I was reading "if it aint broke don't fix it" over and over but I'm glad I decided to change over to the Fleors. They're much more 'hot' as advertised. ..but what I'm impressed with is the 3 dimensional sound quality that was lacking in the stock bullet strat pickups. The overtones and undertones of the notes really come out and you can especially notice it when playing chords with distortion. The way the notes vibrate with each other is so pleasing. :)

I do miss the 'percussive', hendrix-y sound of the stock neck pickup (think Little Wing) but I can still get that tone with a little tweaking on the amp.

Recommended.

Ah, a recommendation for avoiding the same mistake by the original person who worked on the electronics. Use a towel to cover the area yer working over to avoid solder splatter all over the area, try using just enough heat to melt the solder but not so much that it start making the solder boil and make bubbles that splatters blobs all over, and most importantly, take your time, it takes less time doing the job correctly than having to cleanup and redo a botched job.

I'm sure ye already know the basics. The above is for the noobs who's reading this thread. ;)
 

SonicGreyBeard

Squier Talker
Oct 20, 2021
62
Melbourne, Florida
Ah, a recommendation for avoiding the same mistake by the original person who worked on the electronics. Use a towel to cover the area yer working over to avoid solder splatter all over the area, try using just enough heat to melt the solder but not so much that it start making the solder boil and make bubbles that splatters blobs all over, and most importantly, take your time, it takes less time doing the job correctly than having to cleanup and redo a botched job.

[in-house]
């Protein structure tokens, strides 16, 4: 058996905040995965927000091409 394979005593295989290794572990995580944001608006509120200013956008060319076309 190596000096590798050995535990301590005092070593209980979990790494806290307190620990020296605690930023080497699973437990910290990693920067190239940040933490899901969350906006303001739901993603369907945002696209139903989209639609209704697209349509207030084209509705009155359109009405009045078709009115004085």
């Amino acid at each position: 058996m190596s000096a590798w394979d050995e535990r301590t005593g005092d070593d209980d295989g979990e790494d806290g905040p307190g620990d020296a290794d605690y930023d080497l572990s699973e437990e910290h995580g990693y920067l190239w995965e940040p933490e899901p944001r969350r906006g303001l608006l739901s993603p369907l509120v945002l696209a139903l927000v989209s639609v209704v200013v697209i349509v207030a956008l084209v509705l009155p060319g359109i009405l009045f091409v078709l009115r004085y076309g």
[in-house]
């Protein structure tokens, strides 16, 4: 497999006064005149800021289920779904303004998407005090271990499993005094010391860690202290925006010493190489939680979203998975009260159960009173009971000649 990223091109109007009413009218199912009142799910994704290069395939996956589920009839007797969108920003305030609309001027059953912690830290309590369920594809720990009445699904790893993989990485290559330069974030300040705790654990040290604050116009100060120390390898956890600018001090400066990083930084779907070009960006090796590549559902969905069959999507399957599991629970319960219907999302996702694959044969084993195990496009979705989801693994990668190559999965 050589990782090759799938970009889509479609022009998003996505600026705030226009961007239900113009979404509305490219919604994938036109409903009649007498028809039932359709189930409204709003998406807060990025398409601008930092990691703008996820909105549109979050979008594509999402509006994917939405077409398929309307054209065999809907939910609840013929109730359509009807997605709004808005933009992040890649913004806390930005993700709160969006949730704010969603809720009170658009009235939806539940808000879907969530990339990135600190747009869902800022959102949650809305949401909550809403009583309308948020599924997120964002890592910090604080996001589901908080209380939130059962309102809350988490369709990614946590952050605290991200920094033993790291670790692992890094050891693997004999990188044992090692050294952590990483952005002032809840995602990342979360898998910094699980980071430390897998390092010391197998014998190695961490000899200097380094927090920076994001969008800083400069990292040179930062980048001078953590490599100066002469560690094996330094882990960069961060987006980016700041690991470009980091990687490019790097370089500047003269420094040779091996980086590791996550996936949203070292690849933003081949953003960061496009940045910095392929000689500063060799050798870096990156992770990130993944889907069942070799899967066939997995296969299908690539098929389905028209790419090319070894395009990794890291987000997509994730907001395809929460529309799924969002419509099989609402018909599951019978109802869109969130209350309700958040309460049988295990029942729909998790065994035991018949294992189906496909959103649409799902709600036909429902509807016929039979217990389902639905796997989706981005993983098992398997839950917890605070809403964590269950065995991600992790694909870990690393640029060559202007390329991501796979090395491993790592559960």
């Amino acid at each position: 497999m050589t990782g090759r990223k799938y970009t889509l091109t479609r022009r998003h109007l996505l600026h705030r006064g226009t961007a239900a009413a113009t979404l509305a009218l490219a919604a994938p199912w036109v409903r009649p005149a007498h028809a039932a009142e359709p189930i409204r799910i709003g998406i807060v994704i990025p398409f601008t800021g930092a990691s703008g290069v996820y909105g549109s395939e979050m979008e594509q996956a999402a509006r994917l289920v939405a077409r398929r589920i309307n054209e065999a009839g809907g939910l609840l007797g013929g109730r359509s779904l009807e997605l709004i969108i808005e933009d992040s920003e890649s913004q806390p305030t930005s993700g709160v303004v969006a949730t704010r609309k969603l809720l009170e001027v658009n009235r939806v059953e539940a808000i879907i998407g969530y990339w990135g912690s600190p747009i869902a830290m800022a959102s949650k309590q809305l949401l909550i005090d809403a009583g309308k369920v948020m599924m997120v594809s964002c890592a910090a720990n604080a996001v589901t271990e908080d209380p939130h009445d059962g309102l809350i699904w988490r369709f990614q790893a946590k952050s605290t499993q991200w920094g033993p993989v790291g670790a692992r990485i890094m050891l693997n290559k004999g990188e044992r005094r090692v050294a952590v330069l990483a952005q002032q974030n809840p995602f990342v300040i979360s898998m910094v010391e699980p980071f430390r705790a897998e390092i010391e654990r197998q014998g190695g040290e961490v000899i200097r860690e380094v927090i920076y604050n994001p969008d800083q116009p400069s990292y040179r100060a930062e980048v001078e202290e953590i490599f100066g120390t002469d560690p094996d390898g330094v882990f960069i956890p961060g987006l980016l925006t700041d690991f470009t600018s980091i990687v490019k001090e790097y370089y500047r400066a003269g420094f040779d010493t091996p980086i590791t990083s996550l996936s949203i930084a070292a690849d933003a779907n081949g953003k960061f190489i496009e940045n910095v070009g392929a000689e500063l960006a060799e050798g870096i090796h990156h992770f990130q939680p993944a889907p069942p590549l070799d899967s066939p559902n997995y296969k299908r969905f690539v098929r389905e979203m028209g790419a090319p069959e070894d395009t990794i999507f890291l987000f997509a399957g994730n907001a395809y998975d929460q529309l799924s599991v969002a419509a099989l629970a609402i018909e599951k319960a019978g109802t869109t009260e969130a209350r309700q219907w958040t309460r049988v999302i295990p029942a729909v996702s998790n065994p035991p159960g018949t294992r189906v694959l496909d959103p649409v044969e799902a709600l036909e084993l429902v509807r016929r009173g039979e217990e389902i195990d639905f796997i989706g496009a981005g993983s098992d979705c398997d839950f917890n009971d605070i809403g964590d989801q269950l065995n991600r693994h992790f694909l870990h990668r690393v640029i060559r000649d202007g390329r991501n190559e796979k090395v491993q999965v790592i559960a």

I'm sure ye already know the basics. The above is for the noobs who's reading this thread. ;)

No, actually this is the second set of pickups I've installed. (I installed a DiMarzio Model P in my Squier P bass too). ...so I appreciate the recommendation. My eyesight isn't the best so I'm going to get a magnifier for my next install.
 

Hal Nico

Squier-Nut
Dec 21, 2020
757
UK
No, actually this is the second set of pickups I've installed. (I installed a DiMarzio Model P in my Squier P bass too). ...so I appreciate the recommendation. My eyesight isn't the best so I'm going to get a magnifier for my next install.

If you haven't already then get one of these,

eBay Solder Sucker


s-l1600.jpg

Saves a lot of hassle keeping the jobs clean :)
 

archetype

Squier-holic
Silver Supporting Member
Oct 24, 2017
2,236
Western NY, USA
I use an ancient Korean made Radio Shack multimeter made back when the brand actually produced real and rugged tools for a good affordable price.

Here's the box for it.

View attachment 233350

I'm STILL looking for the multi itself. I just moved and still have as yet to figure out which box it's in! Grr! 😖😡

Radio Shack/Tandy resold Micronta products which were inexpensive, but solid electronic stuff. I used my compact Micronta multimeter at least weekly for 30 years before it finally gave up.